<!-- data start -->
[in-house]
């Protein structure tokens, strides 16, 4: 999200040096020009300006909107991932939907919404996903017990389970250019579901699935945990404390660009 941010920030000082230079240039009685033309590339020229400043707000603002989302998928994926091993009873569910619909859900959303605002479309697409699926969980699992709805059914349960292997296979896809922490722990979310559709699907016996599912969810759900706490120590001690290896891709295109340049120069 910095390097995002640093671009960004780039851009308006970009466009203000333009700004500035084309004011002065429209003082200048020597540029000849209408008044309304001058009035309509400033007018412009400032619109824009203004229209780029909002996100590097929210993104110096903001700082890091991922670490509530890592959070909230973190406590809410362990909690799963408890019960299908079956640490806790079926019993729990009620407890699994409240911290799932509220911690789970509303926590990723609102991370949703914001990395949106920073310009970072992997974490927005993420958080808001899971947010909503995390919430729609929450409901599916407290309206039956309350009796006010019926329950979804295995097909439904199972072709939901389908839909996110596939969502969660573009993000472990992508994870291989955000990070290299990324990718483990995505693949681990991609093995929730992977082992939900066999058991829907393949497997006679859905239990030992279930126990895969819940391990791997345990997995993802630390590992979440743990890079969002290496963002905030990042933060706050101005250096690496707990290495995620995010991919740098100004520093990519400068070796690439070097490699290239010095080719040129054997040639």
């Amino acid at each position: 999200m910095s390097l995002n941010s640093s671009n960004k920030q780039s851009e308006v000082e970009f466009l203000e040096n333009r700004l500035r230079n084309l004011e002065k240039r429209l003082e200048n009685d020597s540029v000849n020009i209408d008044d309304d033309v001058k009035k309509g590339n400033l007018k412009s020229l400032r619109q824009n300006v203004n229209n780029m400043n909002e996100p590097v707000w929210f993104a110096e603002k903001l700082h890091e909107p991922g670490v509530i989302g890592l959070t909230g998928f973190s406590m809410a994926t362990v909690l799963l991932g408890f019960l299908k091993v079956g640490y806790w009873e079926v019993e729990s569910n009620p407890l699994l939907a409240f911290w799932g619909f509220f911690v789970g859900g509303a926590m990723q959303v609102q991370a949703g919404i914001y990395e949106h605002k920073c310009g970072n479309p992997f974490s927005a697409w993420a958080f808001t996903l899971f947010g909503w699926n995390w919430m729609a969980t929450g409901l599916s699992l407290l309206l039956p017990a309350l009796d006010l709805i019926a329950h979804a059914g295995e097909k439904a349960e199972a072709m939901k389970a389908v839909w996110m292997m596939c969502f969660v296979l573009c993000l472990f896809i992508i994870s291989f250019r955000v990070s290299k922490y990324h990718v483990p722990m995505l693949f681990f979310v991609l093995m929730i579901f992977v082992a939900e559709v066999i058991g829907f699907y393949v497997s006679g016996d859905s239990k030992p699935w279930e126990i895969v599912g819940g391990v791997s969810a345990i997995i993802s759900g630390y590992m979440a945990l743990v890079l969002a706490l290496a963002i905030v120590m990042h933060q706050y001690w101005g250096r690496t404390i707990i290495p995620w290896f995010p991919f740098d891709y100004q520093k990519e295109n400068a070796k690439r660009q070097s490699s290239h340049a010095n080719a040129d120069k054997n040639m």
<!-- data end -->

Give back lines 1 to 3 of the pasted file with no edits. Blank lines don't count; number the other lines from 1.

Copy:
[in-house]
């Protein structure tokens, strides 16, 4: 999200040096020009300006909107991932939907919404996903017990389970250019579901699935945990404390660009 941010920030000082230079240039009685033309590339020229400043707000603002989302998928994926091993009873569910619909859900959303605002479309697409699926969980699992709805059914349960292997296979896809922490722990979310559709699907016996599912969810759900706490120590001690290896891709295109340049120069 910095390097995002640093671009960004780039851009308006970009466009203000333009700004500035084309004011002065429209003082200048020597540029000849209408008044309304001058009035309509400033007018412009400032619109824009203004229209780029909002996100590097929210993104110096903001700082890091991922670490509530890592959070909230973190406590809410362990909690799963408890019960299908079956640490806790079926019993729990009620407890699994409240911290799932509220911690789970509303926590990723609102991370949703914001990395949106920073310009970072992997974490927005993420958080808001899971947010909503995390919430729609929450409901599916407290309206039956309350009796006010019926329950979804295995097909439904199972072709939901389908839909996110596939969502969660573009993000472990992508994870291989955000990070290299990324990718483990995505693949681990991609093995929730992977082992939900066999058991829907393949497997006679859905239990030992279930126990895969819940391990791997345990997995993802630390590992979440743990890079969002290496963002905030990042933060706050101005250096690496707990290495995620995010991919740098100004520093990519400068070796690439070097490699290239010095080719040129054997040639």
């Amino acid at each position: 999200m910095s390097l995002n941010s640093s671009n960004k920030q780039s851009e308006v000082e970009f466009l203000e040096n333009r700004l500035r230079n084309l004011e002065k240039r429209l003082e200048n009685d020597s540029v000849n020009i209408d008044d309304d033309v001058k009035k309509g590339n400033l007018k412009s020229l400032r619109q824009n300006v203004n229209n780029m400043n909002e996100p590097v707000w929210f993104a110096e603002k903001l700082h890091e909107p991922g670490v509530i989302g890592l959070t909230g998928f973190s406590m809410a994926t362990v909690l799963l991932g408890f019960l299908k091993v079956g640490y806790w009873e079926v019993e729990s569910n009620p407890l699994l939907a409240f911290w799932g619909f509220f911690v789970g859900g509303a926590m990723q959303v609102q991370a949703g919404i914001y990395e949106h605002k920073c310009g970072n479309p992997f974490s927005a697409w993420a958080f808001t996903l899971f947010g909503w699926n995390w919430m729609a969980t929450g409901l599916s699992l407290l309206l039956p017990a309350l009796d006010l709805i019926a329950h979804a059914g295995e097909k439904a349960e199972a072709m939901k389970a389908v839909w996110m292997m596939c969502f969660v296979l573009c993000l472990f896809i992508i994870s291989f250019r955000v990070s290299k922490y990324h990718v483990p722990m995505l693949f681990f979310v991609l093995m929730i579901f992977v082992a939900e559709v066999i058991g829907f699907y393949v497997s006679g016996d859905s239990k030992p699935w279930e126990i895969v599912g819940g391990v791997s969810a345990i997995i993802s759900g630390y590992m979440a945990l743990v890079l969002a706490l290496a963002i905030v120590m990042h933060q706050y001690w101005g250096r690496t404390i707990i290495p995620w290896f995010p991919f740098d891709y100004q520093k990519e295109n400068a070796k690439r660009q070097s490699s290239h340049a010095n080719a040129d120069k054997n040639m």